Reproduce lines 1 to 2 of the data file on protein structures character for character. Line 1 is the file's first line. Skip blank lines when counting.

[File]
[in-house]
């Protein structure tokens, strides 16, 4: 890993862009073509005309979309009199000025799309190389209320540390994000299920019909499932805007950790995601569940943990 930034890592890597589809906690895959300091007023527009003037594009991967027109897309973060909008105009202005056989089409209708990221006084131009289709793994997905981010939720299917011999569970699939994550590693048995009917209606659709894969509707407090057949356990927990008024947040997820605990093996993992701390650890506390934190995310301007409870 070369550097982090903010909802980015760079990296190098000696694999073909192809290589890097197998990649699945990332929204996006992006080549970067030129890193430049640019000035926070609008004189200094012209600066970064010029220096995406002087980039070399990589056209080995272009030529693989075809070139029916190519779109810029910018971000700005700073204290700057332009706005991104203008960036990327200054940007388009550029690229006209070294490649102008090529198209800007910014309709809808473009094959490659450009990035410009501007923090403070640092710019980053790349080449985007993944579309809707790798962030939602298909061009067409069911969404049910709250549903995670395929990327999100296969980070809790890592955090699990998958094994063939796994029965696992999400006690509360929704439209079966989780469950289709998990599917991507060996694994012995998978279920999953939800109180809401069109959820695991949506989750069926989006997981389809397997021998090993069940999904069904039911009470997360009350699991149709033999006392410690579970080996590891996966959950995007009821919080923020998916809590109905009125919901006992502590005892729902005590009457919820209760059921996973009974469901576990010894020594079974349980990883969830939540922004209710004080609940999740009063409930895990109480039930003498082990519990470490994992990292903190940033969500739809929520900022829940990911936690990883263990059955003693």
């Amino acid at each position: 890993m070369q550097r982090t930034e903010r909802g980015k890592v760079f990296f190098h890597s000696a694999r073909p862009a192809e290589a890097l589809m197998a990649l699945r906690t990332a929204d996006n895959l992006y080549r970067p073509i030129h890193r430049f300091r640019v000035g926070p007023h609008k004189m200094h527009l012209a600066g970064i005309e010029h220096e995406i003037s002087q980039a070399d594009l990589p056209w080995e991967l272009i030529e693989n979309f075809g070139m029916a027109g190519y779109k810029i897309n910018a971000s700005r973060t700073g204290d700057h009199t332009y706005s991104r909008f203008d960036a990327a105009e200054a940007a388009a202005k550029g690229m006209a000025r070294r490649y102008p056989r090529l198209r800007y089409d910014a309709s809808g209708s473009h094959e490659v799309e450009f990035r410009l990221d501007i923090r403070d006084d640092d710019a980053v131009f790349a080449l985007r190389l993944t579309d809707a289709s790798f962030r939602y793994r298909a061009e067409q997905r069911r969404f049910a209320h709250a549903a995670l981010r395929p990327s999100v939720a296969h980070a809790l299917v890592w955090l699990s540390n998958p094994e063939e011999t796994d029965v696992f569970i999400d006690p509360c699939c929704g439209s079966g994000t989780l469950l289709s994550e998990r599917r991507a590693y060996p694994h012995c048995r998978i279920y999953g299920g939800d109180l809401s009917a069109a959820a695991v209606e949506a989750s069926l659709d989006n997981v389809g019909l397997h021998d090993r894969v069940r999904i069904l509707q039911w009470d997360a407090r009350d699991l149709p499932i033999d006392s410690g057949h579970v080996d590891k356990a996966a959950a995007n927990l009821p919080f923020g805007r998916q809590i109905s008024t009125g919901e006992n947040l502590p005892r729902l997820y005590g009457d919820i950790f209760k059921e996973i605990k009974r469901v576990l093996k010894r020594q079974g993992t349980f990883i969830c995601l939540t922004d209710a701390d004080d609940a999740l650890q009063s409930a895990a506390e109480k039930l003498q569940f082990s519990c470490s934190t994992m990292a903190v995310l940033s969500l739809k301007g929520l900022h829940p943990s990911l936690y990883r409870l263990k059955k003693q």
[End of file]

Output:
[in-house]
């Protein structure tokens, strides 16, 4: 890993862009073509005309979309009199000025799309190389209320540390994000299920019909499932805007950790995601569940943990 930034890592890597589809906690895959300091007023527009003037594009991967027109897309973060909008105009202005056989089409209708990221006084131009289709793994997905981010939720299917011999569970699939994550590693048995009917209606659709894969509707407090057949356990927990008024947040997820605990093996993992701390650890506390934190995310301007409870 070369550097982090903010909802980015760079990296190098000696694999073909192809290589890097197998990649699945990332929204996006992006080549970067030129890193430049640019000035926070609008004189200094012209600066970064010029220096995406002087980039070399990589056209080995272009030529693989075809070139029916190519779109810029910018971000700005700073204290700057332009706005991104203008960036990327200054940007388009550029690229006209070294490649102008090529198209800007910014309709809808473009094959490659450009990035410009501007923090403070640092710019980053790349080449985007993944579309809707790798962030939602298909061009067409069911969404049910709250549903995670395929990327999100296969980070809790890592955090699990998958094994063939796994029965696992999400006690509360929704439209079966989780469950289709998990599917991507060996694994012995998978279920999953939800109180809401069109959820695991949506989750069926989006997981389809397997021998090993069940999904069904039911009470997360009350699991149709033999006392410690579970080996590891996966959950995007009821919080923020998916809590109905009125919901006992502590005892729902005590009457919820209760059921996973009974469901576990010894020594079974349980990883969830939540922004209710004080609940999740009063409930895990109480039930003498082990519990470490994992990292903190940033969500739809929520900022829940990911936690990883263990059955003693």